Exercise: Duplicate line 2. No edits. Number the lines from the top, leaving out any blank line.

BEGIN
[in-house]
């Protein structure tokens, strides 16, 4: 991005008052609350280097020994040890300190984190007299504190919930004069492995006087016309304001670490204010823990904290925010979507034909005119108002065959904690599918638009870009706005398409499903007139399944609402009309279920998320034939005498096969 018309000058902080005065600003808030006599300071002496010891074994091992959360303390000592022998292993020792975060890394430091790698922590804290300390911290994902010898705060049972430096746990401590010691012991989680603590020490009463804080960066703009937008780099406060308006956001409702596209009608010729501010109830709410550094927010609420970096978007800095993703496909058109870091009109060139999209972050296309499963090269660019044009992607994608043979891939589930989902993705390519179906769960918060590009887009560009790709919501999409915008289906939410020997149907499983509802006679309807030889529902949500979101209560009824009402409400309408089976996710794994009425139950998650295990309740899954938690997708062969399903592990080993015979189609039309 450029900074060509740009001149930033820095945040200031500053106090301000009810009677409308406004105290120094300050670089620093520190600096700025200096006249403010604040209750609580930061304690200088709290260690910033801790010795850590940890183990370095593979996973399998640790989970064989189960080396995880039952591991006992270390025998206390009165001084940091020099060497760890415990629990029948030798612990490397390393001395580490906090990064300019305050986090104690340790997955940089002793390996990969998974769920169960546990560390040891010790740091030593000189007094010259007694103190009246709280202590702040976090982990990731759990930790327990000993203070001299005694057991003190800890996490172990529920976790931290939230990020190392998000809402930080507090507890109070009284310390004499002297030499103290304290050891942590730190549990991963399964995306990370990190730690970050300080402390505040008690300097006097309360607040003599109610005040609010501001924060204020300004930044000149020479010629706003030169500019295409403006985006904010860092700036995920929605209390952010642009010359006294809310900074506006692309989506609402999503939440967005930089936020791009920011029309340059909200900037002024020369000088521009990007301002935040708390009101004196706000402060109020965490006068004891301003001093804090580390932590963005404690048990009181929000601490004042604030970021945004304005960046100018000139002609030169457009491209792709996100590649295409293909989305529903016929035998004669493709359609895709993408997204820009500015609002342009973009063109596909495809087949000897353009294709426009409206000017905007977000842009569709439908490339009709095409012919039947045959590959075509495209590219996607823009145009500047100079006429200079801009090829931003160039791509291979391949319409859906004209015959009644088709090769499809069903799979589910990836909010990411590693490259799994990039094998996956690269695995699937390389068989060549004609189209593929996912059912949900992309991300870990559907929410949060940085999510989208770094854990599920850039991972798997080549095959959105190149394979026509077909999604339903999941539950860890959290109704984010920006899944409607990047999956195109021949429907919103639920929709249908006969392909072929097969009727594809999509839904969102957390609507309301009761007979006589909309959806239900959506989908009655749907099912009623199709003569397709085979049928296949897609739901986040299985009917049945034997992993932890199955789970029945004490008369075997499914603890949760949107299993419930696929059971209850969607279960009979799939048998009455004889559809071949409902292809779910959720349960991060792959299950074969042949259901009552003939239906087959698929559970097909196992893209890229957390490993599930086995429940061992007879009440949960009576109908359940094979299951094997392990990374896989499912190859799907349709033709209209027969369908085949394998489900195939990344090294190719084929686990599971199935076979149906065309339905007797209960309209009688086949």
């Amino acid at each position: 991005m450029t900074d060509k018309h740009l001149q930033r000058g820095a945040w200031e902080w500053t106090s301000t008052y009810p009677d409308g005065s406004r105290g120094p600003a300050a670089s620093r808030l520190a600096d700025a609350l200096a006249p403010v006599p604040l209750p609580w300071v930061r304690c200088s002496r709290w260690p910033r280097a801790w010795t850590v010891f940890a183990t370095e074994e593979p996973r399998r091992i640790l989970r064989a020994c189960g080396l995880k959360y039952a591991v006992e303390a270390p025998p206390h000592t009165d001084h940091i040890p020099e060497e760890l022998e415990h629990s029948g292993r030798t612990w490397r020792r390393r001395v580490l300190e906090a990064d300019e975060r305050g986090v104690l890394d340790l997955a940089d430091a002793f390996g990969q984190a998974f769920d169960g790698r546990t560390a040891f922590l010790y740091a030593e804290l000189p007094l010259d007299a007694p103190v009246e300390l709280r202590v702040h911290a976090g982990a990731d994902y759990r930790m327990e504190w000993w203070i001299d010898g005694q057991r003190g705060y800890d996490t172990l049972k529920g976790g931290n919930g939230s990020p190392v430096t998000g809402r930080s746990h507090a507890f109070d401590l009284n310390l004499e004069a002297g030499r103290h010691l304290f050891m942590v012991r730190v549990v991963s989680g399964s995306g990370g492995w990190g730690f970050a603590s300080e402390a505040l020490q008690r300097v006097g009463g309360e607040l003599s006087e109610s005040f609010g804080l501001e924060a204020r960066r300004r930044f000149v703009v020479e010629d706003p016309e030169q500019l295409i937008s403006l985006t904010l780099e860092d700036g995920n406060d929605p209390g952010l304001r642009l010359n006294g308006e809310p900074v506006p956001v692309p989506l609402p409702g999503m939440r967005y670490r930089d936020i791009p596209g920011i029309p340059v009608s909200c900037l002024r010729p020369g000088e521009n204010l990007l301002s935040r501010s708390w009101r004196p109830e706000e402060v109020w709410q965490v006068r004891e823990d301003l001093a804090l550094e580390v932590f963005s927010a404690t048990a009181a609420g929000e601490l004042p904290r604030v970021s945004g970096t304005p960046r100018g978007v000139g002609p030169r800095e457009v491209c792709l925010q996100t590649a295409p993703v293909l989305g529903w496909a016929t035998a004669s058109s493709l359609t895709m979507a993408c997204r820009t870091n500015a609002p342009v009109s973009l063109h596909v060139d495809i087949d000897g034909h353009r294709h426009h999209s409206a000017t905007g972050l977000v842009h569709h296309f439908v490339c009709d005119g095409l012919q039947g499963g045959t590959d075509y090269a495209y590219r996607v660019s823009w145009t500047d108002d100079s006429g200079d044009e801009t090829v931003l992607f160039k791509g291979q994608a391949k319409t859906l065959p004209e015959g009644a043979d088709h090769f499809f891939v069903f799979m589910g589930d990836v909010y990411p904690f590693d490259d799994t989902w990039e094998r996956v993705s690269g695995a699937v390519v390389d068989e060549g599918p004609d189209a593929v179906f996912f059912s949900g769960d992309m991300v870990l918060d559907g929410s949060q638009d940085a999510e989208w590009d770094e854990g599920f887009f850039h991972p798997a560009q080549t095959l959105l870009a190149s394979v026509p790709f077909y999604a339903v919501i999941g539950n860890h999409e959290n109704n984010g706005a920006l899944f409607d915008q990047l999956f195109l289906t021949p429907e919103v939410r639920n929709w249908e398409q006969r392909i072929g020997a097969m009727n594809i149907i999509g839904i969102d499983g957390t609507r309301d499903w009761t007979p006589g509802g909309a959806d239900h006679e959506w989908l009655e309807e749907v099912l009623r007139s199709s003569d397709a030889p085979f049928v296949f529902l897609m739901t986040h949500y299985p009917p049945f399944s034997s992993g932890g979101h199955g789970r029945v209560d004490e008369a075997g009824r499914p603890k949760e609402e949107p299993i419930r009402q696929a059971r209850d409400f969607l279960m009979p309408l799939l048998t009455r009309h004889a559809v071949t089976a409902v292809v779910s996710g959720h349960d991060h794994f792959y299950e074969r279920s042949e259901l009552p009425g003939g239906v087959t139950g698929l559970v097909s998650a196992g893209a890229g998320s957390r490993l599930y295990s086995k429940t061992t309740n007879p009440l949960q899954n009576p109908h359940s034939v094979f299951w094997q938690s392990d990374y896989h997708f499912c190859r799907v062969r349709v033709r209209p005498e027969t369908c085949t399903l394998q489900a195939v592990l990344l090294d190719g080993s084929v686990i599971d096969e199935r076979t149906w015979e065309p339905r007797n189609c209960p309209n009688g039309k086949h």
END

């Protein structure tokens, strides 16, 4: 991005008052609350280097020994040890300190984190007299504190919930004069492995006087016309304001670490204010823990904290925010979507034909005119108002065959904690599918638009870009706005398409499903007139399944609402009309279920998320034939005498096969 018309000058902080005065600003808030006599300071002496010891074994091992959360303390000592022998292993020792975060890394430091790698922590804290300390911290994902010898705060049972430096746990401590010691012991989680603590020490009463804080960066703009937008780099406060308006956001409702596209009608010729501010109830709410550094927010609420970096978007800095993703496909058109870091009109060139999209972050296309499963090269660019044009992607994608043979891939589930989902993705390519179906769960918060590009887009560009790709919501999409915008289906939410020997149907499983509802006679309807030889529902949500979101209560009824009402409400309408089976996710794994009425139950998650295990309740899954938690997708062969399903592990080993015979189609039309 450029900074060509740009001149930033820095945040200031500053106090301000009810009677409308406004105290120094300050670089620093520190600096700025200096006249403010604040209750609580930061304690200088709290260690910033801790010795850590940890183990370095593979996973399998640790989970064989189960080396995880039952591991006992270390025998206390009165001084940091020099060497760890415990629990029948030798612990490397390393001395580490906090990064300019305050986090104690340790997955940089002793390996990969998974769920169960546990560390040891010790740091030593000189007094010259007694103190009246709280202590702040976090982990990731759990930790327990000993203070001299005694057991003190800890996490172990529920976790931290939230990020190392998000809402930080507090507890109070009284310390004499002297030499103290304290050891942590730190549990991963399964995306990370990190730690970050300080402390505040008690300097006097309360607040003599109610005040609010501001924060204020300004930044000149020479010629706003030169500019295409403006985006904010860092700036995920929605209390952010642009010359006294809310900074506006692309989506609402999503939440967005930089936020791009920011029309340059909200900037002024020369000088521009990007301002935040708390009101004196706000402060109020965490006068004891301003001093804090580390932590963005404690048990009181929000601490004042604030970021945004304005960046100018000139002609030169457009491209792709996100590649295409293909989305529903016929035998004669493709359609895709993408997204820009500015609002342009973009063109596909495809087949000897353009294709426009409206000017905007977000842009569709439908490339009709095409012919039947045959590959075509495209590219996607823009145009500047100079006429200079801009090829931003160039791509291979391949319409859906004209015959009644088709090769499809069903799979589910990836909010990411590693490259799994990039094998996956690269695995699937390389068989060549004609189209593929996912059912949900992309991300870990559907929410949060940085999510989208770094854990599920850039991972798997080549095959959105190149394979026509077909999604339903999941539950860890959290109704984010920006899944409607990047999956195109021949429907919103639920929709249908006969392909072929097969009727594809999509839904969102957390609507309301009761007979006589909309959806239900959506989908009655749907099912009623199709003569397709085979049928296949897609739901986040299985009917049945034997992993932890199955789970029945004490008369075997499914603890949760949107299993419930696929059971209850969607279960009979799939048998009455004889559809071949409902292809779910959720349960991060792959299950074969042949259901009552003939239906087959698929559970097909196992893209890229957390490993599930086995429940061992007879009440949960009576109908359940094979299951094997392990990374896989499912190859799907349709033709209209027969369908085949394998489900195939990344090294190719084929686990599971199935076979149906065309339905007797209960309209009688086949």